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Alumni in Action

As the Business World Changes, Ruth Nelson’s Gratitude to WSB Remains Constant

Former publishing executive establishes a new faculty chair for the School

By Jane Burns

November 2, 2018

Ruth Nelson
Ruth Nelson (BBA ’48)

A good education doesn’t just prepare you for that first job out of college, it helps prepare you to learn in the years that follow, too.

That ability to learn and adapt is a key to any career success, and few people know that better than Ruth Nelson (BBA ’48). Gratitude for how education laid the foundation for a successful career inspired her to establish the Ruth L. Nelson Chair in Business at the Wisconsin School of Business.

“I’ve given the gift to express my appreciation for sending me on the road to productivity and a wonderful career,” Nelson says.  “It’s nice to be able to say thank you.”

From slide rules in business classes to information moving to the cloud, Nelson watched the business world transform before her eyes as she enjoyed a long executive career that included many years in the publishing industry.

“I’m a great believer in education, whether it’s business school or anywhere else, and it helps to be constantly learning and to be a lifelong learner,” she says. “When you’re in college you don’t have any idea of what’s going to happen in the classes you’ll be taking. That’s just a precursor of what life is going to be.”

Nelson always sought a career in business, even if she didn’t see many women doing that as she was growing up.

“My father was a personnel director for Continental Can Company and I thought, ‘That sounds like a nice job, I’ll do that,’” she says. “It was as simple as that. Nobody told me business wasn’t for women.”

Campus during wartime

Nelson grew up in Chicago and longed to study at UW–Madison because a beloved grade-school teacher had attended the university, and she wanted to follow suit despite her parents’ insistence that she attend Northwestern. She arrived in 1944, with the world at war. Relatively few people attended college, and few men were on campus because so many were fighting abroad.

“It was just a very small school of accountants,” Nelson recalls of what was then called the School of Commerce. “There were no computers. The statistics class was taught by a guy who had a huge slide rule on the wall—that’s how he did his numbers. People didn’t even use adding machines.”

After graduating, Nelson headed to St. Paul, Minnesota, to join a management training position at Montgomery Ward. She left to travel the world for a while and upon returning home to Chicago, she joined a training program at Time Inc., which was looking for people to help the company convert its data storage and information processing from punch cards to magnetic tape. It was another example of the changing world she witnessed as she moved through her career.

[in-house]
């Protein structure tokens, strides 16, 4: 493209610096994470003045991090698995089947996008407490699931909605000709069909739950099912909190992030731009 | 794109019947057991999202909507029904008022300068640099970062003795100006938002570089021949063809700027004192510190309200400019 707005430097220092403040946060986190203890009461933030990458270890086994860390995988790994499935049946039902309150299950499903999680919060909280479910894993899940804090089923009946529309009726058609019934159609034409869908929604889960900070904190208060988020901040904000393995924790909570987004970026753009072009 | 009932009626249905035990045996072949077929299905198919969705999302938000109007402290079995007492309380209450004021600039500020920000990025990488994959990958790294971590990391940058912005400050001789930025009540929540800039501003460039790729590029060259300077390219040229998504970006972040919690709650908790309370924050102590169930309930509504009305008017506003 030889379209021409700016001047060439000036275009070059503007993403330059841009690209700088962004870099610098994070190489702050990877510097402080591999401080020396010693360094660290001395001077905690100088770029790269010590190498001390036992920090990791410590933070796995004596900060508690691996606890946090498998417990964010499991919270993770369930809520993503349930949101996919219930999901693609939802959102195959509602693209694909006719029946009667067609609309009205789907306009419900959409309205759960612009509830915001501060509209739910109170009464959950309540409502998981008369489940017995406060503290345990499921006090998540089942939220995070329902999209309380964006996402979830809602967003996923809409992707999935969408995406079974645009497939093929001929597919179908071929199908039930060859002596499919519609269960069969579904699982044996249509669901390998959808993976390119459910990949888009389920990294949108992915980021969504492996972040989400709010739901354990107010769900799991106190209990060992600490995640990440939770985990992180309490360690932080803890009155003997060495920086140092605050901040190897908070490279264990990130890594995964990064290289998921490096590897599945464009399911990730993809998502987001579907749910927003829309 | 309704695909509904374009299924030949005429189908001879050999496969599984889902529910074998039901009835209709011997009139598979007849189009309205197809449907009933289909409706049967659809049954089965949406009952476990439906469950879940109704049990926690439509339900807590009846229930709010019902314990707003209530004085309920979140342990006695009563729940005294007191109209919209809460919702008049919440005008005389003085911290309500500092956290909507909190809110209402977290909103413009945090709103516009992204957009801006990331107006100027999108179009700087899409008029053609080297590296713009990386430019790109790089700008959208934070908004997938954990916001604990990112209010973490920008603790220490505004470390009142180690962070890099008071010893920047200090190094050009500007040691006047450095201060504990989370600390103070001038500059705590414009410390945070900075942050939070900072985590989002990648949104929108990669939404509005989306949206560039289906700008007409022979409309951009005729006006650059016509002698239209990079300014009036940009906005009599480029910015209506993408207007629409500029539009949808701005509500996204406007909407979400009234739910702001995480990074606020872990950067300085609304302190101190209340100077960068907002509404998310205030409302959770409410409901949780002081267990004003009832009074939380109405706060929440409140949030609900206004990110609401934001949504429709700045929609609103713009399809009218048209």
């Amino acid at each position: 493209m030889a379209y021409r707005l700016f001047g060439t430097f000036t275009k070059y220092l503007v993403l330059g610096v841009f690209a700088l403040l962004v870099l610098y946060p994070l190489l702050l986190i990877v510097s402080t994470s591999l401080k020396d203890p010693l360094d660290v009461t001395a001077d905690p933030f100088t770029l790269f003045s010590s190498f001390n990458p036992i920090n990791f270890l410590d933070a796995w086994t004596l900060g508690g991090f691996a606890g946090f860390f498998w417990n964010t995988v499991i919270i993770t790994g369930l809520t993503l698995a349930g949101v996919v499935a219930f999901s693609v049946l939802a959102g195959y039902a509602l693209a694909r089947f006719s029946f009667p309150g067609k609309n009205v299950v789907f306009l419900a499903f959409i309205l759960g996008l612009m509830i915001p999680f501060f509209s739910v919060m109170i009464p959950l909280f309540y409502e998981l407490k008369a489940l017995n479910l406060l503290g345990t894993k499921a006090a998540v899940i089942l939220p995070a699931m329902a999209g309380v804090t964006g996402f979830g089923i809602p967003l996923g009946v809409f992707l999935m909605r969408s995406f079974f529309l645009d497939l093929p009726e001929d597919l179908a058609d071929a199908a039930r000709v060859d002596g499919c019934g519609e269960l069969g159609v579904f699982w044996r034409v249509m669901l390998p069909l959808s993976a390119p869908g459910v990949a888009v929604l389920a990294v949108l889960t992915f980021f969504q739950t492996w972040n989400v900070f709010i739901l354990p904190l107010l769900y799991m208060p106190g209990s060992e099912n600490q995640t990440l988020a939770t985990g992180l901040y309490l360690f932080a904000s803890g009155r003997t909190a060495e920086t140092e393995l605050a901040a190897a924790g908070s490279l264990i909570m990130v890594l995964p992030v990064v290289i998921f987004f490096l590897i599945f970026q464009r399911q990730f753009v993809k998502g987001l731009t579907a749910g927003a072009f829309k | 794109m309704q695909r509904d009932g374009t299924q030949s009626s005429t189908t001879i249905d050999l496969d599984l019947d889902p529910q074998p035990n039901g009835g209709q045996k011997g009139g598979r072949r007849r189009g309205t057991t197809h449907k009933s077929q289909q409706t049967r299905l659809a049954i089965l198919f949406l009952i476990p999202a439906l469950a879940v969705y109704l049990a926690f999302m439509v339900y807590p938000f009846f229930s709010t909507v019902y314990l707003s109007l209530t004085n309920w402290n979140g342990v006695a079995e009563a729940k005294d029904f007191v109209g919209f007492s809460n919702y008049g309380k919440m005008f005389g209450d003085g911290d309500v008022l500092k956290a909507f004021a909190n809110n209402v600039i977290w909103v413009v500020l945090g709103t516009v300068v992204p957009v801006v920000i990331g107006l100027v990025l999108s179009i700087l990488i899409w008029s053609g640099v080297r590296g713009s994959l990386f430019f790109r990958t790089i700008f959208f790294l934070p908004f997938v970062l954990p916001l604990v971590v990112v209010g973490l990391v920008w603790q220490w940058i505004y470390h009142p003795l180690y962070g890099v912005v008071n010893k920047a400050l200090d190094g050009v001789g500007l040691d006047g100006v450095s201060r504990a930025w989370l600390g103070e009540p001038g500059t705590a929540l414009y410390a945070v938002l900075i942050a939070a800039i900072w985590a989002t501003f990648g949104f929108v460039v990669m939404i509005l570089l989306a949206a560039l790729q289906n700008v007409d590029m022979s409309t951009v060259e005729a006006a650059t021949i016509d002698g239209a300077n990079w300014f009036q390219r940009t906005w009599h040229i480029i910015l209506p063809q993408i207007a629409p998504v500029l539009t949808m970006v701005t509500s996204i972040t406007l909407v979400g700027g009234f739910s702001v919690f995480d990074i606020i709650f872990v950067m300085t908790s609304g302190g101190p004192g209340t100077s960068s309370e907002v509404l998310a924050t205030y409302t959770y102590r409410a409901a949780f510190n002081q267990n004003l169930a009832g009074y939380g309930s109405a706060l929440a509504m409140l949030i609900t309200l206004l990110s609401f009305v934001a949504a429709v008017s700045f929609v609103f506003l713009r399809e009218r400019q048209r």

“My father would say, ‘You have no idea what it was like to be brought up in the horse and buggy days’ and that’s exactly how I feel now,” she says. “When I tell people I worked on a conversion from punch card to magnetic tape, most people have no idea what that means. None. Absolutely none.”

‘The business end’ of publishing

After moving up in the company as a systems and programming manager, she headed to New York to work in the marketing department. She helped develop a budget for Sports Illustrated and worked with various groups to market subscriptions.

“Most people think of Time and they think of the writing end of the business,” she says. “I was always in the business end of the business.”

Her connections in the publishing world led to her next position—with Time subsidiary American Family Publishers as vice president of publisher relations for the U.S. and Canada. She launched operations in the U.K., too.

“We would generate a half a million subscriptions for a magazine and it was my job to work with the publishers to get the promotion they wanted and then predict what the outcome was going to be,” Nelson says.  “It was using all my business administration experience in a way I never thought I would.”

It wasn’t all work for Nelson. Her travels took her to an amazing array of golf courses to try, she attended three Olympics, she has traveled the world twice, rafted the Colorado River, and taught ballroom dancing.

“I did all that while I was trying to make a living,” she says. “I didn’t waste any time, I tell you that.”

Continuing to follow her own path

She still doesn’t. Her last paying job was as director of education for her church, Fifth Avenue Presbyterian Church in New York, and after leaving that in 2007 she spent a semester at sea, followed by six months of volunteer work in Costa Rica. She stayed involved with business as a volunteer with the National Executive Service Corp., a nonprofit that works in management consulting.

She returned to her hometown of Chicago in 2013 and dedicates herself to local volunteer work that includes a local library and her church, as well as being involved with the Lyric Opera. Now there’s a little more time to return to her alma mater, which she does annually for a football game and a visit to favorite campus spots.

Her busy “retirement” isn’t unlike the early years of her career as the rare female business executive—following her own path and not stopping to think what others might be doing differently. Nelson never defined people by color, gender, or age, she says, which helped her chart her own path and build her career success.

“With a lot of luck, too,” she says, “which fortunately I was able to take advantage of because of my UW education.”

Anne P. Massey, professor of Operations and Information Management at WSB, holds the Ruth L. Nelson Chair in Business for the 2018-19 academic year.